Another quote:

As with all classic Christian practices that are “re-discovered” and “brought forward” for use in a contemporary context, lectio divina is not just another spiritual technology that can be easily learned and applied.

Was this practice lost, and if so, where was it when it was lost?  Again, it was not in the Bible.  And would God really make it so that whatever He wants us to learn, would be hard to “learn and apply?”  Is it really difficult for someone to learn how to pray, if they simply read what the Bible has to say about it?  Or do I need guidance by specialists in doing a new kind of method or ritual so that I can unlock the secrets of God’s word?  What about the Christian who has his Bible, but there is never anyone around to teach him this practice?  Is he losing out on personal spiritual growth, and therefore the sufficiency of scripture does not really hold true?

This practice like all the other contemplative practices, has in it the flavoring of Gnosticism, that idea that only a few have some special knowledge and special practices to get closer to God, but don’t worry, they will teach us.  It is dangerous, and can easily invite us and entrap us into other mystical practices that draw us away from focusing and relating directly with Christ, and instead brings us into a more closer relationship with ourselves in “how” we do something, and possibly with familiar spirits that are not of God.  It’s Christianized transcendental meditation, just re-packaged for Nazarene consumption.  But hey, if the publishing House says its okay, don’t question it, right?
When did lectio divina first get started in the Nazarene denomination?  What do our General Superintendents think about lectio divina?  Have they studied what contemplative spirituality is all about?  How many Nazarenes know about this practice?  Has it been officially introduced, or is it really still flying under the radar to most Nazarenes?  It is growing in popularity, because I had previously written some posts on the outrageous promotion of several books by Barefoot Ministries, which is the youth arm of the NPH.   In my opinion, they have proven themselves as recklessly irresponsible as the leadership of NTS and all the other schools who are pushing this practice into the Nazarene denomination and in our seminaries.  And by the way, Doug Hardy is a member of Spiritual  Directors International.  On the following page, you see Lauren Artress at the very top.  She popularized prayer labyrinths in America.  Scroll down more, and Doug Hardy is one of the panelists for the organization’s magazine.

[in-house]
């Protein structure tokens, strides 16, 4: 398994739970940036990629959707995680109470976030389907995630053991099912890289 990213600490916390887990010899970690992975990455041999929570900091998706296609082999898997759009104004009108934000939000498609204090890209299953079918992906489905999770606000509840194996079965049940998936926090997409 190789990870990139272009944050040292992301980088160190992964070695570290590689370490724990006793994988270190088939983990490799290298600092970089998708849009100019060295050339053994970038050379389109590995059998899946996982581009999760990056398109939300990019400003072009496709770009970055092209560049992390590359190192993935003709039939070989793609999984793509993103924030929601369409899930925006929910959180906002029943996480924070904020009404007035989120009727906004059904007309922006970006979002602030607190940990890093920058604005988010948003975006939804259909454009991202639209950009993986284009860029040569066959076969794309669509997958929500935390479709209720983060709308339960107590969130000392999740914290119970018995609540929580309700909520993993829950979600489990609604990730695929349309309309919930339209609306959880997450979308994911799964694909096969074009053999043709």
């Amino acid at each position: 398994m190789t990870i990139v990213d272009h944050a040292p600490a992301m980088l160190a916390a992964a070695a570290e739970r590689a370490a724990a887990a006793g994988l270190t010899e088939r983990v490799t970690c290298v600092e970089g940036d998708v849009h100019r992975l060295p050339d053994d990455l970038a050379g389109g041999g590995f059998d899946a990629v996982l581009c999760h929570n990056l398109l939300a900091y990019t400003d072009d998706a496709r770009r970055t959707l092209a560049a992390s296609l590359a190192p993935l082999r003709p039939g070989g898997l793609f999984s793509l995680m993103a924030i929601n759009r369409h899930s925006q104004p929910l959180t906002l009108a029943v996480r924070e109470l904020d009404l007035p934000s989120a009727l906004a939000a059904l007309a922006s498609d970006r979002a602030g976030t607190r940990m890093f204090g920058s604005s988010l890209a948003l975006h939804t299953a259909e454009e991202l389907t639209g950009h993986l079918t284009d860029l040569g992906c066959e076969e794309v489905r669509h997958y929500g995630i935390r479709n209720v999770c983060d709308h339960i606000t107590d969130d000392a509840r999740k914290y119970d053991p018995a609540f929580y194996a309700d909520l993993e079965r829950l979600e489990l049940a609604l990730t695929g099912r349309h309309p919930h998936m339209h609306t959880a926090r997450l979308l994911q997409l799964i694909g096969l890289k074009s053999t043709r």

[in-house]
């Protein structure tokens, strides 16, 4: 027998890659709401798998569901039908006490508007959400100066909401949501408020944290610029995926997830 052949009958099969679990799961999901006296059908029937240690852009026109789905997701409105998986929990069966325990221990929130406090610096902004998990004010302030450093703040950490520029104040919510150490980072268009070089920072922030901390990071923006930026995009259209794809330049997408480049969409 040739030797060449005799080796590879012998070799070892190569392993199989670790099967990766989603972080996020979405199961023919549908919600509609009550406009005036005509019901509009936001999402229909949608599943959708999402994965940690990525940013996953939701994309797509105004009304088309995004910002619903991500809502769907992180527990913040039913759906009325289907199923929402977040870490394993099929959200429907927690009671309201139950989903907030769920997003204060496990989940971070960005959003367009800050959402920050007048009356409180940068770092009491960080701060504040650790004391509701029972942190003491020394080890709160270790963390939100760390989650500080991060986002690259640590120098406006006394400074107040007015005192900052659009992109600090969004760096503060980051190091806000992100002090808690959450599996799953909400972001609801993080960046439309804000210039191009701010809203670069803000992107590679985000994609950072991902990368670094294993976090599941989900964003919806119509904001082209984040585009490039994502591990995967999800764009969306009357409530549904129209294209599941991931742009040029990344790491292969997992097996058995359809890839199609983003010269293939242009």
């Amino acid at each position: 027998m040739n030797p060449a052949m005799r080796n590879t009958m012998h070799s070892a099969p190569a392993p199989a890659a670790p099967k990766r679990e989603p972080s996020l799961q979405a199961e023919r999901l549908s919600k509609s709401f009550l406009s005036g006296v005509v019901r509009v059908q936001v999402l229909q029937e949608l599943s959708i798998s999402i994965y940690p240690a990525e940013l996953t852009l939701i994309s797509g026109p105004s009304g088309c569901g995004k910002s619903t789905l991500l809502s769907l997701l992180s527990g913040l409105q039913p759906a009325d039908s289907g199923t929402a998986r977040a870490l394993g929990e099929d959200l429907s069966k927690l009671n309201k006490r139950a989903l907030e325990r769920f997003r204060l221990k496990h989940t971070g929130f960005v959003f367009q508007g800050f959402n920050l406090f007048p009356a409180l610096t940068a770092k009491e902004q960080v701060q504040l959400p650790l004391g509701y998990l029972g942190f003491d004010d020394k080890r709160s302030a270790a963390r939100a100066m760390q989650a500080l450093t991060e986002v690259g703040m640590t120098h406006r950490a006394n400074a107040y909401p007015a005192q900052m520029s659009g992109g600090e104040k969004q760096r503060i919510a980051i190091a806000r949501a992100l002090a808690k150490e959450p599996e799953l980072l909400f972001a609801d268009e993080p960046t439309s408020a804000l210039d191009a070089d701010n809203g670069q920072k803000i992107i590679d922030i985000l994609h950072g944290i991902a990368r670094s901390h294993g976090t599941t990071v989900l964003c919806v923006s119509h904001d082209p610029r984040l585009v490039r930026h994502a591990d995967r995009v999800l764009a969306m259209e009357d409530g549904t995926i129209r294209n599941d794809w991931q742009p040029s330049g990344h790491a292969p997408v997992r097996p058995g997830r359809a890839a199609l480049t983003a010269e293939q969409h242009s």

So if you go to this site, you ought to ask yourself, why is a Christian professor, who belongs to a holiness denomination, part of an interspiritual organization that promotes prayer labyrinths and contemplative spirituality practices?  Professor Hardy also has a famous list of recommended books for Windsor Hills Camp, of which the vast majority at the time were books by Roman Catholic monks and mystics.  What happened to the holiness material, and biblically sound resources?  Instead, books by heretical writers who practiced asceticism, worship of Mary, and teachers of false doctrines.

Frankly, I find it all appalling, dangerous, un-Nazarene, and most importantly, unbiblical. And I am not saying Doug Hardy is the problem, far from it.  Dr. Ron Benefiel is the President of NTS, and perhaps some letters or emails could be sent to ask some questions.  This goes much deeper than one person, he is just an example of the many who are pushing the new spirituality onto so many students and church members.  But I’m just one uneducated Nazarene sticking his nose into business left to the educated, and I suppose I ought to trust them unconditionally and without question.

Perhaps a “House” cleaning is in order?

I conclude with some thoughts from my friend Brenda about Spiritual Directors International: